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Publication numberUS3455038 A
Publication typeGrant
Publication dateJul 15, 1969
Filing dateFeb 23, 1968
Priority dateFeb 23, 1968
Publication numberUS 3455038 A, US 3455038A, US-A-3455038, US3455038 A, US3455038A
InventorsKasdan Nathan
Original AssigneeKasdan Nathan
Export CitationBiBTeX, EndNote, RefMan
External Links: USPTO, USPTO Assignment, Espacenet
Renewable heel for footwear
US 3455038 A
Abstract  available in
Images(1)
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Claims  available in
Description  (OCR text may contain errors)

July 15, 1969 N. KASDAN RENEWABLE HEEL FOR FOOTWEAR Filed Feb. 23, 1968 Unted States Patent 3,455,038 RENEWABLE HEEL FOR FOOTWEAR Nathan Kasdan, W. 86th St., New York, N.Y. 10024 Filed Feb. 23, 1968, Ser. No. 707,832 Int. Cl. A43b 21/24 U.S. Cl. 36-39 11 Claims ABSTRACT 0F THE DISCLOSURE The present renewable heel comprises a housing and a circular heel plug with a short circumferentially grooved shank projecting upwardly into the housing. A resilient metal noose in the housing receives the shank, and a manually operable lever contracts the noose tightly into the groove in order to lock the plug in heel position, or expands the noose to release the plug for rotation, or even replacement. The noose is preferably polygonal in configuration, with the corners overlying a ledge, and the sides clamping the shank. When the noose is contracted it serves also to draw the shank and plug upwardly. The noose is preferably operated by toggle linkage which is self-locking, and no tools are required.

Background of the invention Rubber heels Wear at the rear corner, and then the entire heel must be replaced by a Shoemaker at considerable expense. It has already been suggested to use a circular rubber plug at the rear of the heel so that it can be turned when worn in order to restore full thickness at the rear corner. However, such heels have not proved commercially acceptable for a number of reasons, including the fact that they require the aid of a Shoemaker, or at least the use of tools.

Summary of the invention The present heel comprises a housing adapted to be secured to the rear bottom of a shoe. There is a circular heel plug made of rubber or other ifrictional material, and this has a short circumferentially grooved circular shank projecting upwardly. The shank is received in the housing while the circular plug is exposed at the bottom rear of the housing to receive the normal heel wear. A resilient metal noose is anchored in the housing and receives the shank. A manually operable lever projects from the housing and is operable to contract the noose tightly into the groove in order to lock the plug in heel position, or to expand the noose to release the plug for rotation or even replacement. The shank is smaller in diameter than the plug, and is received in a mating circular aperture in the housing, and the latter has a ledge around the aperture for receiving the noose and supporting it against downward movement. The noose is preferably polygonal in configuration, with the corners overlying the ledge, and the sides entering the groove `for clamping the shank. The upper side of the groove is preferably an inverted frustum of a cone so that when the noose is contracted to clamp the shank, it serves also to draw the shank and plug upwardly. The noose is preferably operated by toggle linkage which is self-locking, and no tools are required.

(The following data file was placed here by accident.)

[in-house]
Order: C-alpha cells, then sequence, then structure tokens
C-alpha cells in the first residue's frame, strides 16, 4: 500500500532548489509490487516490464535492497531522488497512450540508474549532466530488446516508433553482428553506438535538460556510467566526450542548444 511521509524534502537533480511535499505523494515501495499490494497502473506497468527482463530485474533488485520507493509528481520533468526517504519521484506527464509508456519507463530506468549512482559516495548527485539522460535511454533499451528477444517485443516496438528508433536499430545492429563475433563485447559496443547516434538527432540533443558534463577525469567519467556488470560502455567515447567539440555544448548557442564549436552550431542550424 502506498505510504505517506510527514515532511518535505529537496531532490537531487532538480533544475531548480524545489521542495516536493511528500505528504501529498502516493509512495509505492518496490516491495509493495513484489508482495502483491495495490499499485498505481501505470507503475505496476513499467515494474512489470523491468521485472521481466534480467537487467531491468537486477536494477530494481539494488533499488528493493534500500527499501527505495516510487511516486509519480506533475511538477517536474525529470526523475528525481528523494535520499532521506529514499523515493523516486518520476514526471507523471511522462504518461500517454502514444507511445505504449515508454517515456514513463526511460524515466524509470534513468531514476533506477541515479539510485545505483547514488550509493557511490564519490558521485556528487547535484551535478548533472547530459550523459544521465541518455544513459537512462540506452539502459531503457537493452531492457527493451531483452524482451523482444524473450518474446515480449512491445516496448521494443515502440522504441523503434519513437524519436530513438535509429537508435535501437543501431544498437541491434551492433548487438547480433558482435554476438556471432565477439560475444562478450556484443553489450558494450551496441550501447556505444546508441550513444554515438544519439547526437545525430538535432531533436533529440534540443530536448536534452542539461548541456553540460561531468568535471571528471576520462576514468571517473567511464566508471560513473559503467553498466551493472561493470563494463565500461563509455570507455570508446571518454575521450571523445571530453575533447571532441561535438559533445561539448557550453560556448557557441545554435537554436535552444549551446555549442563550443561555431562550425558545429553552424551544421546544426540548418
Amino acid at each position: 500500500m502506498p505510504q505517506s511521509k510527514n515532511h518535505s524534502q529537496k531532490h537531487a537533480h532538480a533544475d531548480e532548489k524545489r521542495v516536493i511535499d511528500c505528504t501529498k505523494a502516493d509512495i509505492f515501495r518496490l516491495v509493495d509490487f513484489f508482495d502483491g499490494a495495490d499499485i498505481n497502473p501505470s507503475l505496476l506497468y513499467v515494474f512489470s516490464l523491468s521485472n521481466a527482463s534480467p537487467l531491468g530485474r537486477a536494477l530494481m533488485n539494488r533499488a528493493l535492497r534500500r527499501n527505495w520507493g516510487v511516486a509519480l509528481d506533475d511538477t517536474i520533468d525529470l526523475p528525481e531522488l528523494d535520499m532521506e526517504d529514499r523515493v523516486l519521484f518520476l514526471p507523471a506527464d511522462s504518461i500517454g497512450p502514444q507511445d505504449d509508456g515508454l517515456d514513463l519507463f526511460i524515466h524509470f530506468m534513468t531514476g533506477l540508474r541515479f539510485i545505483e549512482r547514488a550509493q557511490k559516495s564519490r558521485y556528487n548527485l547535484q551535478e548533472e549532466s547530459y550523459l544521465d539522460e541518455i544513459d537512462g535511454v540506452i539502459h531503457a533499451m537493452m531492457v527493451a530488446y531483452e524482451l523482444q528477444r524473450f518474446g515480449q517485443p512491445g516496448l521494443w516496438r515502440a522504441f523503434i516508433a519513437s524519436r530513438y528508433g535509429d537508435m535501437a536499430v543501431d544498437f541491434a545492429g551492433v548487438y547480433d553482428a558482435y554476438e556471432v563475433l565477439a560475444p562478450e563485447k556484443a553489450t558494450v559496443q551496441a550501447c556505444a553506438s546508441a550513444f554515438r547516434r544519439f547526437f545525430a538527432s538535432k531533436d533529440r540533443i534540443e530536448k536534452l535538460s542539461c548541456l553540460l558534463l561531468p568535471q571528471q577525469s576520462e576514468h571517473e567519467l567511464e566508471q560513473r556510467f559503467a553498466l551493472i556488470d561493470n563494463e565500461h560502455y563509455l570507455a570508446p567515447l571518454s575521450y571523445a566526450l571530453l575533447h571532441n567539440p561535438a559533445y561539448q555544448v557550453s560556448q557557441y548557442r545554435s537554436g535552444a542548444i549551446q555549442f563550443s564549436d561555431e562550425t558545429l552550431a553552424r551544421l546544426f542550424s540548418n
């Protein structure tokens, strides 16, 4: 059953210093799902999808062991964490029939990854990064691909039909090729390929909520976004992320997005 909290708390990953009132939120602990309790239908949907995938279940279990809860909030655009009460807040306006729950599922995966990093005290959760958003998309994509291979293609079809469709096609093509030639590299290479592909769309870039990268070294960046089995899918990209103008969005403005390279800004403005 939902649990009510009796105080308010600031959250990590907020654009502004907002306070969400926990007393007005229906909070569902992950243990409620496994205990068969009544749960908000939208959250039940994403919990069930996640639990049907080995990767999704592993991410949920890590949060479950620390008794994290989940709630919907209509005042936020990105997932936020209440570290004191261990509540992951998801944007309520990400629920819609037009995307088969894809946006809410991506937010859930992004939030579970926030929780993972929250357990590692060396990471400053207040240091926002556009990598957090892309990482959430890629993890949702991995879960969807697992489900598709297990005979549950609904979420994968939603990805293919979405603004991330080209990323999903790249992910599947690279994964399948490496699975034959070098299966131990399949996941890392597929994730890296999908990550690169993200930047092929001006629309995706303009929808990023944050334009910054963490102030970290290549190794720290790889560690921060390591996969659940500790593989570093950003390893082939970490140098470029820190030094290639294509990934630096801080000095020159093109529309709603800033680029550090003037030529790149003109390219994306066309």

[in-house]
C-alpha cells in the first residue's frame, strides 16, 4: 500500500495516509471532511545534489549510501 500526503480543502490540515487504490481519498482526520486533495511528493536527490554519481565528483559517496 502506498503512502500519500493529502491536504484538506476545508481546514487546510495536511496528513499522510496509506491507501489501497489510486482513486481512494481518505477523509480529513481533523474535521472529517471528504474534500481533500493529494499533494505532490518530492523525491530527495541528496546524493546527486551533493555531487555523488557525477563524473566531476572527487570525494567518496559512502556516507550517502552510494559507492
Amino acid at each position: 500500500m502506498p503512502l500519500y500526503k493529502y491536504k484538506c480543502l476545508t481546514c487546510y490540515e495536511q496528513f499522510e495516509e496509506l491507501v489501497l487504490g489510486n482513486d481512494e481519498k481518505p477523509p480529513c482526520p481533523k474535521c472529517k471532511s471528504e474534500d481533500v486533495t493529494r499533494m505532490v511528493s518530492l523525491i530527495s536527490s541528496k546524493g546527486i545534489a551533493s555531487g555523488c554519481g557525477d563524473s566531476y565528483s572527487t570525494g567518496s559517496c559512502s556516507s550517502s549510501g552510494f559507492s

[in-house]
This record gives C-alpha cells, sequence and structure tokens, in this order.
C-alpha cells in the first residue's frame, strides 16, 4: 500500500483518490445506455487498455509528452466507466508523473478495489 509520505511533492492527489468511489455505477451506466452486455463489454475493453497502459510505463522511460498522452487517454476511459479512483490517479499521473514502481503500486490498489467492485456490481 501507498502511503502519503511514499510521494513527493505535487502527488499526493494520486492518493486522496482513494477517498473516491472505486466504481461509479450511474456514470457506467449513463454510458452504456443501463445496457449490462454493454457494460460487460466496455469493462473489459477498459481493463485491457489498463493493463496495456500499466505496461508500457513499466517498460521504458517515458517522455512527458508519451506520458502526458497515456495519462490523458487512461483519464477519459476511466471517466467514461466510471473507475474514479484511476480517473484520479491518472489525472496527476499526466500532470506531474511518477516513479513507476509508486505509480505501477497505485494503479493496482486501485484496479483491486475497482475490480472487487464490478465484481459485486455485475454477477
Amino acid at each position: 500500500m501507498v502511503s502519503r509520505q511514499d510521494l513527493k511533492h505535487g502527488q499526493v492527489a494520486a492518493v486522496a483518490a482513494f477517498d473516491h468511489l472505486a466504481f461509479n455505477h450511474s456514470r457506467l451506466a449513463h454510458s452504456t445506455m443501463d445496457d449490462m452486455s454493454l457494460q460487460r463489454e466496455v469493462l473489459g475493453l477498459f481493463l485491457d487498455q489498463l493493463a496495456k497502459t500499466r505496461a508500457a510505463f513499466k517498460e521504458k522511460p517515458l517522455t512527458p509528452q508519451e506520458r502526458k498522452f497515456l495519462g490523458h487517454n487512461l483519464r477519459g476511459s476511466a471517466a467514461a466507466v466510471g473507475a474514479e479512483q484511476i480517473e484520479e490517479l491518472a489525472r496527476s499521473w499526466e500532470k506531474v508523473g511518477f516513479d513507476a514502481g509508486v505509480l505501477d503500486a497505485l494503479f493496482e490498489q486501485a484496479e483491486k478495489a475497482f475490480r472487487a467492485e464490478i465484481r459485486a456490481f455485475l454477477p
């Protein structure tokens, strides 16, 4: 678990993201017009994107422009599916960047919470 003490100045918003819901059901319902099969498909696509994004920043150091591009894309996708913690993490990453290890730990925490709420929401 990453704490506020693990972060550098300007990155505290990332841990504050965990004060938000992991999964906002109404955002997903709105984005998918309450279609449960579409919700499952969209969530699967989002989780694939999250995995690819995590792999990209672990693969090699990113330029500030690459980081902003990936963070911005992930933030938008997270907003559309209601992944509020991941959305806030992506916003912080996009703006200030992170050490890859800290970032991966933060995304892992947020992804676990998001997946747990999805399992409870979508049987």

The foregoing and additional features are described in the following detailed speciiication, which is accompanied by drawings in which:

FIG. 1 shows a heel plug and an anchoring noose for the same, separated from each other and from the hous- 111g;

FIG. 2 is a plan View of the housing, with a cover plate removed to show the noose and toggle mechanism in expanded condition;

ice

FIG. 3 is a similar view, with the shank clamped by a contracted noose;

FIG. 4 is a bottom plan view of the heel assembly;

FIG. 5 is a fragmentary elevation showing the heel assembly on a shoe;

FIG. 6 is a section through the heel assembly taken approximately on the line 6 6 of FIG. 3;

FIG. 7 is a similar section showing a modified construction;

FIG. 8 is a plan view showing a dierent form of noose;

FIG. 9 is a section through the noose, taken on the line 9 9 of FIG. 8 and FIG. 10 shows a further modied form of heel plug.

Referring to the drawing, and more particularly to FIGS. 26, the heel assembly comprises a housing 12 which is generally heel shaped in configuration, and which is secured in heel position to the rear bottom of a shoe, partially shown at 14 in FIG. 5. There is also a circular heel plug 16 made of a frictional material which is preferably, though not necessarily, rubber. A short circular shank 18 projects upwardly from the plug and has a circumferential groove 20 (FIG. l). This shank is received in the housing 12, while the plug 16 is exposed at the bottom rear of the housing in order to receive the normal heel wear.

A resilient metal noose 22 is anchored in the housing and receives the shank 18. A manually operable lever 24 projects from the housing and is operable between the position shown in FIG. 3 for contracting the noose tightly into the groove 20 in order to lock the plug 16 in heel position, and the position shown in FIG. 2, in which the noose is expanded to release the plug so that it may be turned to renew the rear corner of the heel when worn. After being turned a desired amount, say each time to renew the rear corner, and after being used say four times in this way, the plug with its shank may be removed and replaced by a new plug and shank, although by that time in many cases the shoes may be worn out elsewhere and may be discarded.